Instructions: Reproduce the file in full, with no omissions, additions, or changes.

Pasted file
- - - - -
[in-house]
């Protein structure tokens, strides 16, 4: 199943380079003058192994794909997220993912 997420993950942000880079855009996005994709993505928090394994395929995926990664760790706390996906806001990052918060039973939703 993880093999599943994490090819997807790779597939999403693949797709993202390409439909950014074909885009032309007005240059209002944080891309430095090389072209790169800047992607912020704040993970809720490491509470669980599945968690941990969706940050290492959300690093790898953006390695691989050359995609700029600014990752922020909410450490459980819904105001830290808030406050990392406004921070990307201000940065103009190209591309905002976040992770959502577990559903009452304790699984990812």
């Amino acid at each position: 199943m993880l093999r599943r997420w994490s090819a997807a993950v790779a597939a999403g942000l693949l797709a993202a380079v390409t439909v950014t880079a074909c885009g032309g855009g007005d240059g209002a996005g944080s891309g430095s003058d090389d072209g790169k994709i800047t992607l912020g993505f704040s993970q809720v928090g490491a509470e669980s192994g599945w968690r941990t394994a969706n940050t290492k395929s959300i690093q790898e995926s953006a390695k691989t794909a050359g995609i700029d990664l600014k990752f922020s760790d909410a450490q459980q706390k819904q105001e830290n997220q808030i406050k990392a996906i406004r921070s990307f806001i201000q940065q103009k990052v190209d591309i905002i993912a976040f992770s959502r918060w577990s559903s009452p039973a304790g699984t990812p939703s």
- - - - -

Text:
[in-house]
């Protein structure tokens, strides 16, 4: 199943380079003058192994794909997220993912 997420993950942000880079855009996005994709993505928090394994395929995926990664760790706390996906806001990052918060039973939703 993880093999599943994490090819997807790779597939999403693949797709993202390409439909950014074909885009032309007005240059209002944080891309430095090389072209790169800047992607912020704040993970809720490491509470669980599945968690941990969706940050290492959300690093790898953006390695691989050359995609700029600014990752922020909410450490459980819904105001830290808030406050990392406004921070990307201000940065103009190209591309905002976040992770959502577990559903009452304790699984990812």
């Amino acid at each position: 199943m993880l093999r599943r997420w994490s090819a997807a993950v790779a597939a999403g942000l693949l797709a993202a380079v390409t439909v950014t880079a074909c885009g032309g855009g007005d240059g209002a996005g944080s891309g430095s003058d090389d072209g790169k994709i800047t992607l912020g993505f704040s993970q809720v928090g490491a509470e669980s192994g599945w968690r941990t394994a969706n940050t290492k395929s959300i690093q790898e995926s953006a390695k691989t794909a050359g995609i700029d990664l600014k990752f922020s760790d909410a450490q459980q706390k819904q105001e830290n997220q808030i406050k990392a996906i406004r921070s990307f806001i201000q940065q103009k990052v190209d591309i905002i993912a976040f992770s959502r918060w577990s559903s009452p039973a304790g699984t990812p939703s």